In the great outdoors, displays can't be bright enough. Here, the 190 cd/m² average brightness suffices if you choose your position well, towards the sun or in the shade, for adequate recognition of screen contents. On bright days or in direct sunlight, the display can't defy the sun anymore and reaches its limits. When running on battery, the display is dimmed slightly in the center to 192 cd/m², which is hardly noticable. The low contrast of 163:1 does have a negative effect; black text does not stand out from white background, because it produces grey tones rather than real black and white. Colors are faded causing pictures and videos to look underwhelming.
Color space is far below the sRGB color space at 61%, and with that, only offers the often seen standard notebook display fare.
Viewing angles are also of entry level quality. Vertically, the image fades or inverts pretty fast. This effect gets stronger with increasing angles, making display contents unrecognizable. Optimal vision is restricted to a narrow cone of about 15° to 20° in front of the display. Horizontally, objects remain recognizable from the sides; merely changes in brightness and color have to be expected.
Like all currently available pre-configured AMD models, 0ur test model sports the AMD Fusion E-350 APU, containing a dual core CPU, GPU and memory controller. The processor is clocked at 1.6 GHz and sports a 1 MB L2 cache (2x 512kB). This CPU does not offer hyper threading or turbo boost. At least the integrated Radeon HD 6310 with UVD3 video processor and 80 Shader units is pretty potent for an integrated GPU and can accomplish many of the usual tasks. The GPU core is clocked at 493 MHz and uses shared RAM as usual. According to the spec sheet, the memory controller disposes only a single channel. Since there is no dual channel operation, different RAM configurations should have no effect on performance. We performed several tests in that regard and will come back to this subject later on.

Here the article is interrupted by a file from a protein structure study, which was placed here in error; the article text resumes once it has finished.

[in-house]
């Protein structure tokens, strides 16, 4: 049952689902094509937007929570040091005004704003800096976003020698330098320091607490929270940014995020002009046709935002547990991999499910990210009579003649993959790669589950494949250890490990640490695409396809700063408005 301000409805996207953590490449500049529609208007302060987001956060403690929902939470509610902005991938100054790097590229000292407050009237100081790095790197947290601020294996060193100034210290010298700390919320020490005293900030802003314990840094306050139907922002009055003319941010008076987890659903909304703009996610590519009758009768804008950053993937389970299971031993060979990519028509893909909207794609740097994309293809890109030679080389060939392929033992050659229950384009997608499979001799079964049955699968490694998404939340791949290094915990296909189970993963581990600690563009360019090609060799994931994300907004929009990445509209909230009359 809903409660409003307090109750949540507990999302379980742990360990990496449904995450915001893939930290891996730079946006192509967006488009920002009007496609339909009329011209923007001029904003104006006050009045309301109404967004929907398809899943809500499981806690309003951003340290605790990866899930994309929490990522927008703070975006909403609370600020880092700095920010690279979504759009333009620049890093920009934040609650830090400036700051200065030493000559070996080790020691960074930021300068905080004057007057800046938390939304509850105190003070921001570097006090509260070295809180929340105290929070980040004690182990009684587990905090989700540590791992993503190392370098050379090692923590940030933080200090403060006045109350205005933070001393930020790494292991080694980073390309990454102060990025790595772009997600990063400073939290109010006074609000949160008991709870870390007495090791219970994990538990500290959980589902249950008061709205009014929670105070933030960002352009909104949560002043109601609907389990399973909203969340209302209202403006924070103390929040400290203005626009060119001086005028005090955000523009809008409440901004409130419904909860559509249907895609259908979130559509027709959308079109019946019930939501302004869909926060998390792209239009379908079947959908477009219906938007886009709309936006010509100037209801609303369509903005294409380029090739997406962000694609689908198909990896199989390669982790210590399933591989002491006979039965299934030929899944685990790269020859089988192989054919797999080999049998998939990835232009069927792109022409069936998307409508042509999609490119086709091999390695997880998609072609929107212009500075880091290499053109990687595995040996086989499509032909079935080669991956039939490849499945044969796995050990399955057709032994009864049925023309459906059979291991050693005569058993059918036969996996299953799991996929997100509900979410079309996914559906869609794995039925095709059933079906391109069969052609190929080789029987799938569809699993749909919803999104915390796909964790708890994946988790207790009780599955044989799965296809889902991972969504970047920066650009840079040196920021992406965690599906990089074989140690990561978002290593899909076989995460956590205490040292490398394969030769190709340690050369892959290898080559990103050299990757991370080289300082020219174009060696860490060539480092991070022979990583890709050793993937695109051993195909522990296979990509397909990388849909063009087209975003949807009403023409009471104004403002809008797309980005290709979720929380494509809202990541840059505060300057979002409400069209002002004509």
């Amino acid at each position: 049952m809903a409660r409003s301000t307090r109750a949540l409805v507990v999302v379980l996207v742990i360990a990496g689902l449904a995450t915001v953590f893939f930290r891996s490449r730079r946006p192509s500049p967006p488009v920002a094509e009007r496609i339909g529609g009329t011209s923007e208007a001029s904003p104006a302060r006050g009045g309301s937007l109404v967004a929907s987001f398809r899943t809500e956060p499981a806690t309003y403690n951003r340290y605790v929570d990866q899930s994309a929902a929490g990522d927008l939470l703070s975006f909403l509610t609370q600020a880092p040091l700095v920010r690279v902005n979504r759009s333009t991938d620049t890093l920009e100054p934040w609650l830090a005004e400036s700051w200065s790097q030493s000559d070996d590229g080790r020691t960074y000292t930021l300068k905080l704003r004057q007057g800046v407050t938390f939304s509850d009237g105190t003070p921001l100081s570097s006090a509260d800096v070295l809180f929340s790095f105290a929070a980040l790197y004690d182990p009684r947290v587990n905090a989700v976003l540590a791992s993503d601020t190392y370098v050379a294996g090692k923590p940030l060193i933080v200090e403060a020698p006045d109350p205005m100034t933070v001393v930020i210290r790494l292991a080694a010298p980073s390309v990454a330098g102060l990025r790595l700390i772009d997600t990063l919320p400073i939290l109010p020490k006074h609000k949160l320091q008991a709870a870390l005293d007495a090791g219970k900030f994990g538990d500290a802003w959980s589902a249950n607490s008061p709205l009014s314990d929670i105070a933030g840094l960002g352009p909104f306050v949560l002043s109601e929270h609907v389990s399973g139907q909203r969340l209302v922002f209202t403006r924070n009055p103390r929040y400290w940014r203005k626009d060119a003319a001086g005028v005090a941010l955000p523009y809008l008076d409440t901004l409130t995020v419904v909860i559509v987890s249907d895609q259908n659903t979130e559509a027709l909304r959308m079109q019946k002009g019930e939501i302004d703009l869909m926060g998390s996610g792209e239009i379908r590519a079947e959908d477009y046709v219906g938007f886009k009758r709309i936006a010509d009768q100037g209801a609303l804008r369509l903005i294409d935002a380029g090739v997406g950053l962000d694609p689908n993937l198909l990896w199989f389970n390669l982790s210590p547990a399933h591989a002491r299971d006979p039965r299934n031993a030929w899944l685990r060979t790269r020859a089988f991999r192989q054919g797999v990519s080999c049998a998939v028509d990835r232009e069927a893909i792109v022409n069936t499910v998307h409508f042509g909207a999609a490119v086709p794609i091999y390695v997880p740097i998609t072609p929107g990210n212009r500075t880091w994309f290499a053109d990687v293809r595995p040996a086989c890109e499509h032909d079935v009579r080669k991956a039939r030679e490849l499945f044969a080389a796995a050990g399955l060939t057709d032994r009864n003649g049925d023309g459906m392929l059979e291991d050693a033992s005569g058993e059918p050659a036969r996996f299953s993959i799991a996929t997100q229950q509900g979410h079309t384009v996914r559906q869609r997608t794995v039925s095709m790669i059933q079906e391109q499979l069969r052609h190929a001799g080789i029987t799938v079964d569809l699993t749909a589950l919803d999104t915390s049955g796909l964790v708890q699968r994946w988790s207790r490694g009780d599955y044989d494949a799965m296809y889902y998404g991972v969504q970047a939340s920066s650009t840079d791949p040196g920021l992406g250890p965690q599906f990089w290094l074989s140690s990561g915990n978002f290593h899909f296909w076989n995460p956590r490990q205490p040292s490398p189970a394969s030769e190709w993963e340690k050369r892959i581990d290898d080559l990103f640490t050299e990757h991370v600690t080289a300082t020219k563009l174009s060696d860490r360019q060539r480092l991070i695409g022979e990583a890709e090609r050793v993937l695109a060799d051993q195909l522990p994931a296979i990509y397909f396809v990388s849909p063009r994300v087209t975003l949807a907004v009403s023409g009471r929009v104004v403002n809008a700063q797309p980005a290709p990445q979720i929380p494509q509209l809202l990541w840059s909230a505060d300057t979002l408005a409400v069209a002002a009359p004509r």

The alternative configuration with the AMD Fusion C-50, available in Lenovo's online shop, sports a nearly identical setup, but was optimized for a lower thermal design power (TDP) of 9 Watt instead of 18 Watt. Thus, the CPU is clocked at a mere 1 GHz, and the GPU (HD 6250) tops out at 280 MHz. Performance should be comparable to an Intel Atom Z550 CPU, we tested this combination in the Iconia Tab W500.The Fusion C-50 APU could be an alternative for those who seek a cool, (probably) silent computer with long battery life, in trade for lower performance.
The E-350 APU equipped in our test system provided relatively good performance numbers. The pure CPU benchmarks Cinebench R10 (1158 Points single, 2196 Points multi), Cinebench R11 (0,61 CPU), wPrime 1024m (2057s) and SuperPi 32m (2427s) bear witness for relatively good processing power, but can't touch the considerably better numbers of the Intel Core i3-2357M CPU. But, in comparison to the similarly priced Atom based competition a noticeable performance increase is evident.
This GPU further improves this performance increase. The Radeon Radeon HD 6310 trounces the Intel GMA 3250 used in Atom systems. With 2035 Points in 3D Mark06, 720 Points in 3D Mark Vantage und 1881 Points for Cinebench R10 OpenGL Shading, the Intel solution is solidly outclassed. In a direct comparison to the X121e with an Intel HD 3000 GPU the AMD GPU has to raise the white flag though; With 2962 Points in 3DMark06 and 1158 Points in 3DMarkVantage, the HD 3000 surpassed it by a wide margin.